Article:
GREEN EMERALD HOMES, LLC v. 21st MORTGAGE CORPORATION | FL 2DCA - 21st Mortgage failed to present legally sufficient evidence of the amount due. We reverse and remand for the trial court to enter an order of involuntary dismissal, which was the remedy Green Emerald properly sought in the trial court.

Categorized | STOP FORECLOSURE FRAUD

GREEN EMERALD HOMES, LLC v. 21st MORTGAGE CORPORATION | FL 2DCA – 21st Mortgage failed to present legally sufficient evidence of the amount due. We reverse and remand for the trial court to enter an order of involuntary dismissal, which was the remedy Green Emerald properly sought in the trial court.

GREEN EMERALD HOMES, LLC v. 21st MORTGAGE CORPORATION | FL 2DCA – 21st Mortgage failed to present legally sufficient evidence of the amount due. We reverse and remand for the trial court to enter an order of involuntary dismissal, which was the remedy Green Emerald properly sought in the trial court.

GREEN EMERALD HOMES, LLC, Appellant,
v.
21ST MORTGAGE CORPORATION, a Delaware corporation authorized to transact business in Florida, Appellee.

Case No. 2D17-2192.
District Court of Appeal of Florida, Second District.

Opinion filed June 7, 2019.
Appeal from the Circuit Court for Hillsborough County; William P. Levens, Senior Judge.

Mark P. Stopa of Stopa Law Firm, Tampa (withdrew after briefing); Latasha Scott of Lord Scott, PLLC, Tampa; Richard J. Mockler of Stay In My Home, P.A., St. Petersburg (substituted as counsel of record); and Angela L. Leiner of The Law Office of Angela L. Leiner, P.A., St. Petersburg, for Appellant.

Leslie S. White and Tim W. Sobczak of Dean, Mead, Egerton, Bloodworth, Capouano & Bozarth, P.A., Orlando, and Dariel Abrahamy of Greenspoon Marder, P.A., Boca Raton, for Appellee.

SALARIO, Judge.

Green Emerald Homes, LLC appeals from a final judgment of foreclosure in favor of 21st Mortgage Corporation. Although Green Emerald was not a party to the mortgage the judgment foreclosed, it was the owner of the property subject to the mortgage at the time the complaint and lis pendens were filed and was a named defendant in the case. 21st Mortgage argues that we must affirm because, as a nonparty to the mortgage who purchased the property after the mortgage was recorded, Green Emerald lacks standing to dispute the legal sufficiency of its proof of the amount due, an element of the foreclosure cause of action. We reject that argument, find 21st Mortgage’s proof of the amount due legally insufficient, and reverse and remand for entry of a judgment of involuntary dismissal.

I.

In 2007, Rosalie Reid executed a note in favor of American Residential Lending, Inc. evidencing a debt of $186,000 and secured by a mortgage on real property. In 2014, 21st Mortgage filed a civil action to foreclose the mortgage based on Ms. Reid’s default of her payment obligations on the note. A lis pendens was filed on the same day. In addition to Ms. Reid, the foreclosure complaint and lis pendens named Green Emerald as a defendant and alleged that Green Emerald was the owner and was in possession of the property subject to its mortgage. The complaint requested a judgment “foreclosing the Defendants’ interest in the Property made the subject of the Mortgage.” In sum, then, the complaint named Green Emerald as a defendant and sought a judgment foreclosing its ownership interest in the mortgaged property.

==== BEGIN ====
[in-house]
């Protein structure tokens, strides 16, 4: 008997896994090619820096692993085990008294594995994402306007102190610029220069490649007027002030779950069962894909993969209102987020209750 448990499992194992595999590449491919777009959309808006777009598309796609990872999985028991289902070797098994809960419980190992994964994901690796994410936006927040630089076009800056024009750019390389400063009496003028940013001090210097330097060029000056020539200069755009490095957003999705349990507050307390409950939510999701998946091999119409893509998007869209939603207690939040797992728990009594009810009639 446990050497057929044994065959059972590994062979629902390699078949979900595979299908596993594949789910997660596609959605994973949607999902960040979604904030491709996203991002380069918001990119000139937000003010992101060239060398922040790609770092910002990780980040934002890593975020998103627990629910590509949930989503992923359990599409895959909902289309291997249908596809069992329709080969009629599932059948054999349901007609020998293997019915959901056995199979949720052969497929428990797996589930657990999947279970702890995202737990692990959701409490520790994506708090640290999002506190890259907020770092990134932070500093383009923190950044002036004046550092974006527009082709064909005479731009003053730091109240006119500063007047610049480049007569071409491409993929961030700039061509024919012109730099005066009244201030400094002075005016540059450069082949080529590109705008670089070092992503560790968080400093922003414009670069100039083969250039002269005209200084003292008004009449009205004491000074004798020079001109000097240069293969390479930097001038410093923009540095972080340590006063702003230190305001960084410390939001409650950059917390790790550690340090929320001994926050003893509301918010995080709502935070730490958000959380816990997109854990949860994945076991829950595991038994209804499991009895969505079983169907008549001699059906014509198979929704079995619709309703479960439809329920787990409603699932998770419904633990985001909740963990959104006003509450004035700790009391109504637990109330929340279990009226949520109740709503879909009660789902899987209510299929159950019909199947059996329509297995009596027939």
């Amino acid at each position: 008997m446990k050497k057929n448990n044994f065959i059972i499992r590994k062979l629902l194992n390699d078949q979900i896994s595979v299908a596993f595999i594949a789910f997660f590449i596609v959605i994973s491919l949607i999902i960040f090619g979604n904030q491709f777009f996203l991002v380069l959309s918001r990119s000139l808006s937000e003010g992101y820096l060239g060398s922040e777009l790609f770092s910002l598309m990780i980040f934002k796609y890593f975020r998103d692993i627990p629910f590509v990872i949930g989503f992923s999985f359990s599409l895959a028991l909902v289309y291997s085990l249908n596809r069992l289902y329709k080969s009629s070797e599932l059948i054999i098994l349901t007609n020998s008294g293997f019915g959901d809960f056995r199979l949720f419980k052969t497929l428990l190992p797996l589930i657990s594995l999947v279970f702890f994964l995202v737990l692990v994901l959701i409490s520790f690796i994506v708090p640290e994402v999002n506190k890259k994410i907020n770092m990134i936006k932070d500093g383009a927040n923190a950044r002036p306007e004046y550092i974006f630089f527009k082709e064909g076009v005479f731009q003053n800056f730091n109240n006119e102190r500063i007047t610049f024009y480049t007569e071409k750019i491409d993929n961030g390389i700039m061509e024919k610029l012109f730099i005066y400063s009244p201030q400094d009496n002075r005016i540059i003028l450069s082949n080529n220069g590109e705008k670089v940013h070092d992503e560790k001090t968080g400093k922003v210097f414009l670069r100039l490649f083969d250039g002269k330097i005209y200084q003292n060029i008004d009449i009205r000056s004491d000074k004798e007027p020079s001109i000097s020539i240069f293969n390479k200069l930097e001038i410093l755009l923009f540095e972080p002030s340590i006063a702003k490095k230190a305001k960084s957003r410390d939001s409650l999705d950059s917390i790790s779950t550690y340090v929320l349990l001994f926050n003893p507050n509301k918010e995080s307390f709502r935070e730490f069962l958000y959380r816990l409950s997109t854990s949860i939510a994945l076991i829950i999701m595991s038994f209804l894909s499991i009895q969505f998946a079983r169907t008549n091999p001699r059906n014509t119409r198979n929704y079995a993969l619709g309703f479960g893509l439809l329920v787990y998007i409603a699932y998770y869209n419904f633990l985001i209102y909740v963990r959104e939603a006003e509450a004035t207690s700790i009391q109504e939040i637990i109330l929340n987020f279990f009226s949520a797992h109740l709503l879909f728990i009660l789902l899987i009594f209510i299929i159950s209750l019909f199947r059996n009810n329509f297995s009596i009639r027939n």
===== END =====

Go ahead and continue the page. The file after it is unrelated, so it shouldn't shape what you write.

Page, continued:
Ms. Reid failed to answer the complaint, and she was ultimately the subject of a clerk’s default. Green Emerald did file an answer in which it denied the bulk of 21st Mortgage’s allegations and asserted several affirmative defenses. It admitted, however, 21st Mortgage’s allegation that Green Emerald was the owner of the property and was then in possession of it. From there, the case proceeded in the more-or-less normal course to a nonjury trial on 21st Mortgage’s claim for foreclosure.

At the beginning of trial, 21st Mortgage challenged Green Emerald’s “standing” to defend the lawsuit on the basis that it was not a party to the note and mortgage. It argued that because Green Emerald was not a party to the note and mortgage, it “should not be able to contest practically anything here” and that although Green Emerald had pleaded defenses, “there’s no standing for this particular defendant.” It asked the court to strike Green Emerald’s defenses, to hold that it was estopped from defending the case, or “otherwise provide extreme light, little weight to any arguments or objections here today.”

The trial court asked how Green Emerald came into possession of the property, and Green Emerald replied that it had “obtained title to the property and is the record owner.” Green Emerald reminded the court that its status as the owner of the property was established by the pleadings for purposes of the action. See, e.g., Gen. Accident Fire & Life Assurance Corp. v. Means, 362 So. 2d 135, 136 (Fla. 2d DCA 1978) (holding that there was “no issue” as to coverage under an insurance policy where coverage was alleged in the complaint and admitted in the answer). Throughout the case, no one ever disputed that Green Emerald owned the mortgaged property at the time of the filing of the foreclosure complaint and lis pendens.